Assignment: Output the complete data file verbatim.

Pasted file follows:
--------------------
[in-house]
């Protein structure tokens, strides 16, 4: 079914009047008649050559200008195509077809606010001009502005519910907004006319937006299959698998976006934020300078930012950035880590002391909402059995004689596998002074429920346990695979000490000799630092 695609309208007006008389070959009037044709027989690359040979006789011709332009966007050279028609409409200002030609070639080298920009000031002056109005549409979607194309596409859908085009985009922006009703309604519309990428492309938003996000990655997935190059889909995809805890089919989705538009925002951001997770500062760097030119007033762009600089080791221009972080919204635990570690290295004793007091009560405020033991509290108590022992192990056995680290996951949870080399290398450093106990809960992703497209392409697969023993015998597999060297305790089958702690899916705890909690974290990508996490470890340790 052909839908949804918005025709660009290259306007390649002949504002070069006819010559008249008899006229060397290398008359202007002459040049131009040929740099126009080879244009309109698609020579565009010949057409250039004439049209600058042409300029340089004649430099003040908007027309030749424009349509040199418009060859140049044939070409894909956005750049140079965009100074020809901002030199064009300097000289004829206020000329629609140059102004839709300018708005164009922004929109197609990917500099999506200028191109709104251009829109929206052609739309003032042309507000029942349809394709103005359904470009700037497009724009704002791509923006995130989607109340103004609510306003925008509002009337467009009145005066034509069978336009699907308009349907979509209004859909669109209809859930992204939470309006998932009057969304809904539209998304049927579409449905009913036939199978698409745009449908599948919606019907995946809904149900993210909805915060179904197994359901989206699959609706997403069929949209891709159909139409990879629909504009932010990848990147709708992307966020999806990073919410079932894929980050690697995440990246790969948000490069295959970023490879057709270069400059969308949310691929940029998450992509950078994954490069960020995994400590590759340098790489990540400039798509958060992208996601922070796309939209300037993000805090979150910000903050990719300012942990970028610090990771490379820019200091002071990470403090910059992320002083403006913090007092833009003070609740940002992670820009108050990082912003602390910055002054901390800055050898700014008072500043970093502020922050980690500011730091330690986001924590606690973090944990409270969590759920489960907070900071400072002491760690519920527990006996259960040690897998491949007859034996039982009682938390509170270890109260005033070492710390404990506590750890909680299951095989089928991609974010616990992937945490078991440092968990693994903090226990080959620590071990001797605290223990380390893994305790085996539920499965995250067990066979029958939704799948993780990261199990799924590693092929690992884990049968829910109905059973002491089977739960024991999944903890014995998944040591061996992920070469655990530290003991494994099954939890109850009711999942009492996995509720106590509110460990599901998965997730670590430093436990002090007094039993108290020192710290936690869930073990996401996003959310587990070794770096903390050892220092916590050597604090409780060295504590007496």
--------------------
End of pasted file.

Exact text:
[in-house]
């Protein structure tokens, strides 16, 4: 079914009047008649050559200008195509077809606010001009502005519910907004006319937006299959698998976006934020300078930012950035880590002391909402059995004689596998002074429920346990695979000490000799630092 695609309208007006008389070959009037044709027989690359040979006789011709332009966007050279028609409409200002030609070639080298920009000031002056109005549409979607194309596409859908085009985009922006009703309604519309990428492309938003996000990655997935190059889909995809805890089919989705538009925002951001997770500062760097030119007033762009600089080791221009972080919204635990570690290295004793007091009560405020033991509290108590022992192990056995680290996951949870080399290398450093106990809960992703497209392409697969023993015998597999060297305790089958702690899916705890909690974290990508996490470890340790 052909839908949804918005025709660009290259306007390649002949504002070069006819010559008249008899006229060397290398008359202007002459040049131009040929740099126009080879244009309109698609020579565009010949057409250039004439049209600058042409300029340089004649430099003040908007027309030749424009349509040199418009060859140049044939070409894909956005750049140079965009100074020809901002030199064009300097000289004829206020000329629609140059102004839709300018708005164009922004929109197609990917500099999506200028191109709104251009829109929206052609739309003032042309507000029942349809394709103005359904470009700037497009724009704002791509923006995130989607109340103004609510306003925008509002009337467009009145005066034509069978336009699907308009349907979509209004859909669109209809859930992204939470309006998932009057969304809904539209998304049927579409449905009913036939199978698409745009449908599948919606019907995946809904149900993210909805915060179904197994359901989206699959609706997403069929949209891709159909139409990879629909504009932010990848990147709708992307966020999806990073919410079932894929980050690697995440990246790969948000490069295959970023490879057709270069400059969308949310691929940029998450992509950078994954490069960020995994400590590759340098790489990540400039798509958060992208996601922070796309939209300037993000805090979150910000903050990719300012942990970028610090990771490379820019200091002071990470403090910059992320002083403006913090007092833009003070609740940002992670820009108050990082912003602390910055002054901390800055050898700014008072500043970093502020922050980690500011730091330690986001924590606690973090944990409270969590759920489960907070900071400072002491760690519920527990006996259960040690897998491949007859034996039982009682938390509170270890109260005033070492710390404990506590750890909680299951095989089928991609974010616990992937945490078991440092968990693994903090226990080959620590071990001797605290223990380390893994305790085996539920499965995250067990066979029958939704799948993780990261199990799924590693092929690992884990049968829910109905059973002491089977739960024991999944903890014995998944040591061996992920070469655990530290003991494994099954939890109850009711999942009492996995509720106590509110460990599901998965997730670590430093436990002090007094039993108290020192710290936690869930073990996401996003959310587990070794770096903390050892220092916590050597604090409780060295504590007496």